At least eight investors, including Caisse de dépôt et placement du Québec (CDPQ), Actis LLP and Brookfield Asset Management, have showed initial interest in buying Reliance Infrastructure Ltd’s Delhi electricity distribution businesses, said three people aware of the development.

The other investors are Greenko Energy Holdings, Enel Group, I Squared Capital, Torrent Power and Wade Capital Group LLC, the people said on condition of anonymity.

Reliance Infrastructure has hired KPMG to find buyers for its 51% stake each in BSES Rajdhani Power Ltd (BRPL) and BSES Yamuna Power Ltd (BYPL), the people said on condition of anonymity.

The two power distribution businesses cater to around 4.4 million customers in the national capital. Reliance Infrastructure’s plan to sell the businesses follows the sale of its Mumbai city power distribution business to Adani Transmission Ltd for Rs18,800 crore in August 2018. Reliance Infrastructure is part of the Anil Dhirubhai Ambani Group, which is trying to sell assets to pare down debt.

While a Reliance Infrastructure Ltd spokesperson did not respond to Mint’s queries emailed on Friday evening, a KPMG spokesperson declined to “comment on any company-specific matters.”

While announcing the March quarter earnings on 8 May, Reliance Infrastructure said it “aims to be zero debt in the next financial year based on liquidity events.”

Queries emailed to CDPQ, Actis Llp, Brookfield, Greenko Energy Holdings, I Squared Capital and Torrent Power remained unanswered. An Enel Group spokesperson declined to comment. Wade Capital Group couldn’t be immediately reached.

Three of Delhi discoms were privatized in July 2002: BRPL, BYPL and Tata Power Delhi Distribution Ltd. The distribution firms are joint ventures with Delhi Power Co. Ltd, which owns a 49% stake in each of them. The other discoms in Delhi are Military Engineering Services (for Delhi Cantonment) and the New Delhi Municipal Corporation.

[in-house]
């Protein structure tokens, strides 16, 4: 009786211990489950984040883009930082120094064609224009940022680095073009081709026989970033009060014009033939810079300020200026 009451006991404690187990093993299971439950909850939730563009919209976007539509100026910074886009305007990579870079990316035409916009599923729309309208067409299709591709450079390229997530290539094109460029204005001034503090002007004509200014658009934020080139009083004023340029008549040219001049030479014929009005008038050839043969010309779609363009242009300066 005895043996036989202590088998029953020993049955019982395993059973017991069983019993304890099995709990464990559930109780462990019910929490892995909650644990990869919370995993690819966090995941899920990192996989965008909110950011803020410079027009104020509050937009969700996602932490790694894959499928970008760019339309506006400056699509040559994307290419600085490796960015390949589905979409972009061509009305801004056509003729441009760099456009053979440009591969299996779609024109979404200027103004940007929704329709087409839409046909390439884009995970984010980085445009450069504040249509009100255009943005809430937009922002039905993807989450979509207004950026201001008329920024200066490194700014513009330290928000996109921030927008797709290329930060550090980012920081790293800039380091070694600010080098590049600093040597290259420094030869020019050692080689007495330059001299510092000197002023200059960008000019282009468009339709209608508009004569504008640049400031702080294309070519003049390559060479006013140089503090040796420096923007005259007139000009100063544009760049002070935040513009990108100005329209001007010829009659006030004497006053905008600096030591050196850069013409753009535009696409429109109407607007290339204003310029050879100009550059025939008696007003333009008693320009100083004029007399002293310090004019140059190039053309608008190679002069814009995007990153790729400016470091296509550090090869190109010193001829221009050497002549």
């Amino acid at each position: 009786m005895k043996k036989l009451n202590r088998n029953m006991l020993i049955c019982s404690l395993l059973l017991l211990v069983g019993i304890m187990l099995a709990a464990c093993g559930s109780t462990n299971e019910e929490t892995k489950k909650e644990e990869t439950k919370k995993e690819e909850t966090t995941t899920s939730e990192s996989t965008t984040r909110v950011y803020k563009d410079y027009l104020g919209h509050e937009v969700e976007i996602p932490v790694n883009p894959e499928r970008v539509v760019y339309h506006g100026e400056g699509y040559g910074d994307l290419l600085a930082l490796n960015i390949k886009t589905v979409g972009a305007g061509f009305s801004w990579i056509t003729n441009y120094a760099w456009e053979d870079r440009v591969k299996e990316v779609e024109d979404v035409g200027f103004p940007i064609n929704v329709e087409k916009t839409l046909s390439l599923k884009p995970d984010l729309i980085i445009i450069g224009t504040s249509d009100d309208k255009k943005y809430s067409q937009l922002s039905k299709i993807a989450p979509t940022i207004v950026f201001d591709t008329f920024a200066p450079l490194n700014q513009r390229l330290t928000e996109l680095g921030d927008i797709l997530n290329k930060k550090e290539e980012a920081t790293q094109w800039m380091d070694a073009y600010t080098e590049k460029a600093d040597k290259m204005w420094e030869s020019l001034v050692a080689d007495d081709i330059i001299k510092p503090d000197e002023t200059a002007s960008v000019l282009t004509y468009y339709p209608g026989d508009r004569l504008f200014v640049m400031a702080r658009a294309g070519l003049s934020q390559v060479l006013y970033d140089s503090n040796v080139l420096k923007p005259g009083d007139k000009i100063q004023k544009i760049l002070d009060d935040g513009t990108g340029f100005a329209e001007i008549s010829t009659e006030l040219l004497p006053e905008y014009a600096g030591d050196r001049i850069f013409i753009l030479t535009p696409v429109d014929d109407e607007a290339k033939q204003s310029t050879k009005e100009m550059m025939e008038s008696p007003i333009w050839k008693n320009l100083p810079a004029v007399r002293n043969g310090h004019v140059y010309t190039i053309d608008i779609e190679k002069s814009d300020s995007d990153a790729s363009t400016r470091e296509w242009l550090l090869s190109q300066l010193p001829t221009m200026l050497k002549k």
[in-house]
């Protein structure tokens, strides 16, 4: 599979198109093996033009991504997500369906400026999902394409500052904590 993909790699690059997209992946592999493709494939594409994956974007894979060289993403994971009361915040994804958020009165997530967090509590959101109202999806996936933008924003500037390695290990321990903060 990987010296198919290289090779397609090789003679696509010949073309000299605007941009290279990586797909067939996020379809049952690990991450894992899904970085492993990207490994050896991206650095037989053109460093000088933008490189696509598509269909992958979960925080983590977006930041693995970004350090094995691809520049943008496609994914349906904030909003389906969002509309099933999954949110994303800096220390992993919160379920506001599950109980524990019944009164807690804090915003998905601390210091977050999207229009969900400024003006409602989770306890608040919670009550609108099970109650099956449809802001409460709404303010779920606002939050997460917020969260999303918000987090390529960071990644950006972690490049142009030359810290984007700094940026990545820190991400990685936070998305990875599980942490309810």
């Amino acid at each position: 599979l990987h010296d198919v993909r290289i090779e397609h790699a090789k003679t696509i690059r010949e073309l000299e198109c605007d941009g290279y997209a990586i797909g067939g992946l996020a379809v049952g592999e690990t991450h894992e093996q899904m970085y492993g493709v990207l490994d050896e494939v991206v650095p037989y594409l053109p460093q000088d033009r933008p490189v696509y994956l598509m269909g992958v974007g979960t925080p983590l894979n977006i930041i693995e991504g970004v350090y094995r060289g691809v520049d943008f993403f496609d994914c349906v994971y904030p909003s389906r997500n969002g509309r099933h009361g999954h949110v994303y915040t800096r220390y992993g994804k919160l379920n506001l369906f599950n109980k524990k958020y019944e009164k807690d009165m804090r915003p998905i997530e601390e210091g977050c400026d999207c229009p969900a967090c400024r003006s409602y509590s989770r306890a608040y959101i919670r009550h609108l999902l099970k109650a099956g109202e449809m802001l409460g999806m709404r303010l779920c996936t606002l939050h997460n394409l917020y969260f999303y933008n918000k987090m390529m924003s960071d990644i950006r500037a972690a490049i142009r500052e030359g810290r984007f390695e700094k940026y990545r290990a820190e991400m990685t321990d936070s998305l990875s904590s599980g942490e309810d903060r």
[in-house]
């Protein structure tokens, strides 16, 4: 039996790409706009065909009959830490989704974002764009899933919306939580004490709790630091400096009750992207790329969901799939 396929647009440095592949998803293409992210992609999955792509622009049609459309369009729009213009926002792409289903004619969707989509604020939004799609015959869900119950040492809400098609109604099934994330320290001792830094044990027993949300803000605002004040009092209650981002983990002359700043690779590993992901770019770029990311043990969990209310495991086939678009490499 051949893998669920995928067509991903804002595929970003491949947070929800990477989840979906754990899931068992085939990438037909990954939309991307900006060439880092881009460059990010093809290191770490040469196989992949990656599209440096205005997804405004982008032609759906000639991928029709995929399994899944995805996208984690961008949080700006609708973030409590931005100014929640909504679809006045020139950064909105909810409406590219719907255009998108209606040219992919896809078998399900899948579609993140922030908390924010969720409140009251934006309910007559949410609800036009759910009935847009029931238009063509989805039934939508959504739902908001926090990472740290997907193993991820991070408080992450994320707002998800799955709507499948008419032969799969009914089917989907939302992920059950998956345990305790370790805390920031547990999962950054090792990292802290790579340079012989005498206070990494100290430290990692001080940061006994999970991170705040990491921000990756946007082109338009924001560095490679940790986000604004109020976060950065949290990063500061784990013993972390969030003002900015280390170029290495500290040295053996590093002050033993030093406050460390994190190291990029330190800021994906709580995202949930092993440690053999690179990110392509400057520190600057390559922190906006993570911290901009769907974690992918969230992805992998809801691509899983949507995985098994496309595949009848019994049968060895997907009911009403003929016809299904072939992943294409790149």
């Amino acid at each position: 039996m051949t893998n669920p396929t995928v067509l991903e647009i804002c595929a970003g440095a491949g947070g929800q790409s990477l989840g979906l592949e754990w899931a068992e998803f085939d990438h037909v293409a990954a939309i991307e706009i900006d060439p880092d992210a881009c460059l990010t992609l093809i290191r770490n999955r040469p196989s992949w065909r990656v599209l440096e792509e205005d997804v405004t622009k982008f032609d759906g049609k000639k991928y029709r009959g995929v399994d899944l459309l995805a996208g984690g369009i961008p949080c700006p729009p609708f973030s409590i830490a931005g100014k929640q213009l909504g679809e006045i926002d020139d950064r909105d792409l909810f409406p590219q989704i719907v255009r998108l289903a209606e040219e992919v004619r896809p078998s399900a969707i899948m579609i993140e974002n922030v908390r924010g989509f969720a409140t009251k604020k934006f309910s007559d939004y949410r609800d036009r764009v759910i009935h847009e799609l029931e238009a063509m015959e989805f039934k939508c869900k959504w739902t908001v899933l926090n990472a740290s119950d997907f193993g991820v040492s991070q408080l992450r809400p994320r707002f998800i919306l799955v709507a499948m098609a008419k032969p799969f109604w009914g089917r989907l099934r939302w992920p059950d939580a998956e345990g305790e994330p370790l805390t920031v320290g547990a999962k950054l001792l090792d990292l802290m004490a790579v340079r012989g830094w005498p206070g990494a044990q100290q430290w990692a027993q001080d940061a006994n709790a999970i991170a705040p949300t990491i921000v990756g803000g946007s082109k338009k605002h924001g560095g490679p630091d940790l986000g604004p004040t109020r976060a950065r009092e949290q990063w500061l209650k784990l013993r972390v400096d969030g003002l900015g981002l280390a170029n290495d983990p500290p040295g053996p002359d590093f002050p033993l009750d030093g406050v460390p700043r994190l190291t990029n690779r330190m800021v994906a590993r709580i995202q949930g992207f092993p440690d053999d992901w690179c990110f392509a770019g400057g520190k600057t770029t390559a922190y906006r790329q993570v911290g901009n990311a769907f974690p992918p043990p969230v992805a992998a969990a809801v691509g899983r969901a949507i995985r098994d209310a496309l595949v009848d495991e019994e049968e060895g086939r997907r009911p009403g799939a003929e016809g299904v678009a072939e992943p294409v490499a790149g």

“While the accumulated regulatory assets over the years are a challenge, we are analysing them as these are attractive circles,” said a top executive of one of the eight companies cited above.

A regulatory asset is created when the power regulator accepts certain expenditures but does not factor them in while setting tariff. These expenditures are to be adjusted in future tariff changes and, in the interim, are accounted for as regulatory assets. India’s regulatory assets have ballooned to Rs1.5 trillion.

Delhi registered the lowest aggregate technical and commercial loss of 9.7% in the country, where the average loss is 21.4%, the highest in the world.

The national capital’s electricity demand touched an all-time high of 7,409 MW in July last year.

India’s power demand touched a record of 176.724 gigawatts (GW) on 26 April last year but has since plummeted because of the nationwide lockdown that came into effect from 25 March. While peak demand has come down with commercial and industrial power demand taking a hit during the lockdown, household consumption, which accounts for around a quarter of India’s power demand, has gone up. While some economic activities have now been allowed in coronavirus-free zones, electricity demand hasn’t picked up.

News Source: Livemint


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